At the start of 2019, I was advised to go to a hospital because of some bad blood markers and a pressure on my heart. I had to stay there a few days, and after the inflammation was gone, I was released and flew to the long-expected vacation to Africa. I returned from my holiday under the African sun and was even more worn out. Still, I forced myself to go to work. I had to call in sick before, I can’t stay home again. After a few agonizing days, I realized I couldn’t be working like this and went to the doctor. He assumed a virus infection and signed me off as sick. Within days, I developed a fever up to 104ºF. I could not get out of bed and slept all day. Thank God my mother could evaluate the situation properly, grabbed me, and drove me to the hospital.
From there on out everything felt surreal. I got Paracetamol and even more pain medicine. I still remember I felt like I could go home again after that. It felt so great when the pain faded. Contrary to going home, I ended up on the intensive care unit, and after I was emergency relocated with a helicopter to a bigger hospital in Wiesbaden. I didn’t realize how bad the situation was. I was very excited to fly with a helicopter and peeked into the world flying by underneath me all the time, I was transported lying down.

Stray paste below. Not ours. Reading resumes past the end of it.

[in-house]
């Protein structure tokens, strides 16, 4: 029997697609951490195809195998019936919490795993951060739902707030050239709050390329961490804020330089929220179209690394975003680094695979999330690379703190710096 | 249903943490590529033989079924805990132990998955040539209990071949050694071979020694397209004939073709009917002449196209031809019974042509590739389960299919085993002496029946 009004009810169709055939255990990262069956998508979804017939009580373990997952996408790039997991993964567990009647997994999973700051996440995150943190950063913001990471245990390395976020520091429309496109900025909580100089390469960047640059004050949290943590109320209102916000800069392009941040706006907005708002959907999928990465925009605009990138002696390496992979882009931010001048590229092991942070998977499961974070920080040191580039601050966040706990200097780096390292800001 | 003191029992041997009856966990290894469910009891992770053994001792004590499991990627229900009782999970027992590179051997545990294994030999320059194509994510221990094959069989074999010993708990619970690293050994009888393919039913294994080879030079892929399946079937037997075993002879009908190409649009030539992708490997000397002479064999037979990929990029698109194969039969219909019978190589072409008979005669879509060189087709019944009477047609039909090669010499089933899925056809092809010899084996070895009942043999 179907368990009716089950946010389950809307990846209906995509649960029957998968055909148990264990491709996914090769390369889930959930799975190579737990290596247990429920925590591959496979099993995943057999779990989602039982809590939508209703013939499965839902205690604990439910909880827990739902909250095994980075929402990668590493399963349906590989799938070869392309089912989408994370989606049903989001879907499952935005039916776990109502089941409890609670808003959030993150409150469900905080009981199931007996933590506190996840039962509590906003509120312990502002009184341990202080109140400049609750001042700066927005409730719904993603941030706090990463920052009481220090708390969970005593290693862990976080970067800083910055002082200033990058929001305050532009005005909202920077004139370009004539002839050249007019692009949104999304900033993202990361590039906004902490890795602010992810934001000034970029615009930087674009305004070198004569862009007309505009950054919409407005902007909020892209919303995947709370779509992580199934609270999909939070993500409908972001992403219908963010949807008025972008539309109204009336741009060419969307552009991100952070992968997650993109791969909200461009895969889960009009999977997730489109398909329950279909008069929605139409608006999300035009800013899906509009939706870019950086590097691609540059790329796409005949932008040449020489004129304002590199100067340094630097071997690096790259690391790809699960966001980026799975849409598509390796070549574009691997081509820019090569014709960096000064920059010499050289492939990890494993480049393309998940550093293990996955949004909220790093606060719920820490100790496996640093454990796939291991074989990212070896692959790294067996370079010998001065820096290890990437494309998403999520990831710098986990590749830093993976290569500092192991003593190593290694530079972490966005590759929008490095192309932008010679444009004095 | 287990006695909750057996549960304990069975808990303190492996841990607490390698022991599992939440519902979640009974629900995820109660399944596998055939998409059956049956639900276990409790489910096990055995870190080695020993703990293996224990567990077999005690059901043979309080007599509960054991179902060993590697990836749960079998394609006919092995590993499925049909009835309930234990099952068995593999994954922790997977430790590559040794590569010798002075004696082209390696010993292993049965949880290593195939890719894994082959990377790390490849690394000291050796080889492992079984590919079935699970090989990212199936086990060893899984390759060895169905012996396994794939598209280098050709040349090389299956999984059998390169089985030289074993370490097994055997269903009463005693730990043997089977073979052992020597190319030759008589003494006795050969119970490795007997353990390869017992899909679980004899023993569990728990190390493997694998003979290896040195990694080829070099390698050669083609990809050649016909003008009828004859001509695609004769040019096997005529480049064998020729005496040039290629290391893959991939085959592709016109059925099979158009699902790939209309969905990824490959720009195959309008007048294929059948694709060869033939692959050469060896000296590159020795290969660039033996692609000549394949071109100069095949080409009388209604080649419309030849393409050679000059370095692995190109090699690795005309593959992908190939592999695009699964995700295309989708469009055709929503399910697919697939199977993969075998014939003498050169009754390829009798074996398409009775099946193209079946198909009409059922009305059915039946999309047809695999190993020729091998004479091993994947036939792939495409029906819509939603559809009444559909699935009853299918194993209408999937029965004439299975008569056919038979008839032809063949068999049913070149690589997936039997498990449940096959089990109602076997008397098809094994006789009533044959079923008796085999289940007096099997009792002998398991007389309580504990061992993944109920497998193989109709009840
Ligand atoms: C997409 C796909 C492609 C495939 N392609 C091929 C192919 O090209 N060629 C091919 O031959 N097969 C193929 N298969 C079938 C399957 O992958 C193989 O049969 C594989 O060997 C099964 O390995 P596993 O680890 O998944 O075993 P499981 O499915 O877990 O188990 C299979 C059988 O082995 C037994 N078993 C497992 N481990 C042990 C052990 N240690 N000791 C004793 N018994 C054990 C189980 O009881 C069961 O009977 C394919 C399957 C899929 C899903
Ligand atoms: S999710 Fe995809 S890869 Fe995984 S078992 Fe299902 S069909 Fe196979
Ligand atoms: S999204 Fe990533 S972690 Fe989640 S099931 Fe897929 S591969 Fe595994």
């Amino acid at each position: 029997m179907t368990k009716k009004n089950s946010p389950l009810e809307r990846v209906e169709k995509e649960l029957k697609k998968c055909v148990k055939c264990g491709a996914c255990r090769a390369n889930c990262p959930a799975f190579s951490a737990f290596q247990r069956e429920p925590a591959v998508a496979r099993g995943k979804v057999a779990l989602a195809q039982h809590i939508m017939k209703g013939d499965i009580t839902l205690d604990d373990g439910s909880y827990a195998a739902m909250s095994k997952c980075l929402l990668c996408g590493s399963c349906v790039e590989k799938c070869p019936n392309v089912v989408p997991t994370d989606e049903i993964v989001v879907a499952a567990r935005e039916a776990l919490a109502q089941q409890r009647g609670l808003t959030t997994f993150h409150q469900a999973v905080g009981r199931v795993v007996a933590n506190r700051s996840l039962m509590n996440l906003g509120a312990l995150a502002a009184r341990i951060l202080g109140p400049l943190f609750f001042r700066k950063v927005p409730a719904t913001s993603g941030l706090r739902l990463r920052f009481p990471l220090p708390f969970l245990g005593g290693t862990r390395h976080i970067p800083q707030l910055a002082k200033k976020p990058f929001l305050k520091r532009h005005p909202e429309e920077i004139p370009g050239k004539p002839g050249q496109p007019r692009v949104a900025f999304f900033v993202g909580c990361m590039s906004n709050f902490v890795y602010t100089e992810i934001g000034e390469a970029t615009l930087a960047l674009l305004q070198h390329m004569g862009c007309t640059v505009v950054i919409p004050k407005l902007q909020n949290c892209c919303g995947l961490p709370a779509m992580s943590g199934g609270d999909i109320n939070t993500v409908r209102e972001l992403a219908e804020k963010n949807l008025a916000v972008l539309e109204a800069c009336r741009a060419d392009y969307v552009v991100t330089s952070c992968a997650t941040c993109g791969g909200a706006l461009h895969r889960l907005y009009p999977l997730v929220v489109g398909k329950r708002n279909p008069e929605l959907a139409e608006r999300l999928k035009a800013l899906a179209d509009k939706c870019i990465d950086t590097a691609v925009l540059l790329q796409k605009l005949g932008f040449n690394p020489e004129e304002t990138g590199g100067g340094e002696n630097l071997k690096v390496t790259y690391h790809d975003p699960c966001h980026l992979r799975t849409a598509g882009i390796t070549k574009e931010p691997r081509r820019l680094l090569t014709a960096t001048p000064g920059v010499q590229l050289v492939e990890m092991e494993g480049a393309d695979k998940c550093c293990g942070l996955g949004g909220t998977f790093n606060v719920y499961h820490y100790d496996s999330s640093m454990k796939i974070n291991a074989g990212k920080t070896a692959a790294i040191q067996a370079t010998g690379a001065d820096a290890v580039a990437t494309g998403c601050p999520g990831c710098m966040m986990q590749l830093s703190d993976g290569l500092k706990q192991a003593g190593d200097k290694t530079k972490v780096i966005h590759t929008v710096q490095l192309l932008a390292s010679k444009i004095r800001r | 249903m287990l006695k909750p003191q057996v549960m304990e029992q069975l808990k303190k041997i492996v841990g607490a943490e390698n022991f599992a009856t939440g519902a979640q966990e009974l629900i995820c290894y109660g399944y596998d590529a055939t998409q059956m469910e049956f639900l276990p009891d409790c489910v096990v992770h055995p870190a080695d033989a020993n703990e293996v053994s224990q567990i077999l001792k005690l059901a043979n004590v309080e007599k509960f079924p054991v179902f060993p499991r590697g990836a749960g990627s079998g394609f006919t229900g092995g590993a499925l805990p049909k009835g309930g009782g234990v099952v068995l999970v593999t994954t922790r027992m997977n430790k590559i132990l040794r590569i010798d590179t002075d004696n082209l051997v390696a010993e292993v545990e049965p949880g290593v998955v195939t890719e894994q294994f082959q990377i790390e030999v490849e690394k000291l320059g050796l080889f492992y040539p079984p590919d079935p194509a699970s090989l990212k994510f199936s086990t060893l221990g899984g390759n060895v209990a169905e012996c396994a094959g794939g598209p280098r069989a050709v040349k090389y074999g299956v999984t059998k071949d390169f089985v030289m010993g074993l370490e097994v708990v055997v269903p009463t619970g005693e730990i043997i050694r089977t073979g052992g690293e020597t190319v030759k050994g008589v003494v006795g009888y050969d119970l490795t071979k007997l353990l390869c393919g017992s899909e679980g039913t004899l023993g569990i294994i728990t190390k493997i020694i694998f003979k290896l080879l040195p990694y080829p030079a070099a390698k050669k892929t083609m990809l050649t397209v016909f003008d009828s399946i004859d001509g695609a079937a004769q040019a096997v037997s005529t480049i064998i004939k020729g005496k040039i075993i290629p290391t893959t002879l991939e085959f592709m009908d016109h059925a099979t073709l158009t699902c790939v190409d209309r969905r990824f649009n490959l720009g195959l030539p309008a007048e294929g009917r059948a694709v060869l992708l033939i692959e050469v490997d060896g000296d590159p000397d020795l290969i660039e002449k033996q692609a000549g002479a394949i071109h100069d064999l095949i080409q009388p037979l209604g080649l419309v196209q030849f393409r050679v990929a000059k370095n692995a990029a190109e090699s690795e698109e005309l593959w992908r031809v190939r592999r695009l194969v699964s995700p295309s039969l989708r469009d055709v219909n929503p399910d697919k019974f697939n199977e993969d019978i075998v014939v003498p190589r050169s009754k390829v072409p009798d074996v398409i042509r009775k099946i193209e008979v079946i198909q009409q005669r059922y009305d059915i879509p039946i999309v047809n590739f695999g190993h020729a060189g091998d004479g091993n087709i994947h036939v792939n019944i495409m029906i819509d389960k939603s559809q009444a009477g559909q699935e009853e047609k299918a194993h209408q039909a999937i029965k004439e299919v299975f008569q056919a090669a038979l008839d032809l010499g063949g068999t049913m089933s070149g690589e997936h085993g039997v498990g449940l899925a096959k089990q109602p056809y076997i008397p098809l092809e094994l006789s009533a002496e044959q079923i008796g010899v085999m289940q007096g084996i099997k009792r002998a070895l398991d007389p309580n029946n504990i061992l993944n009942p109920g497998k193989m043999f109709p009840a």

Arriving in Wiesbaden, I was transferred to a normal unit for two weeks. The bulk of antibiotics didn’t work. My condition worsened from day to day. Liquid was drawn out of my lungs. After that, my whole back was sore and every bone in my body was hurt. There were a lot of doctors who said my heart was too big. I was afraid, I developed a fever and didn’t recognize anything going on around me anymore. I threw up from the pain medication and every minute felt like an hour. Then, there was a blonde woman at my bed. It was the professor of the rheumatic unit, who talked to me in a very soothing voice. She took my blood and transferred me to her unit. I heard something about water in my heart, that my kidney wasn’t working the way it supposed to be, and there was still water in my lungs. I thought to myself, ‘Who are they talking about? All that can’t be true.’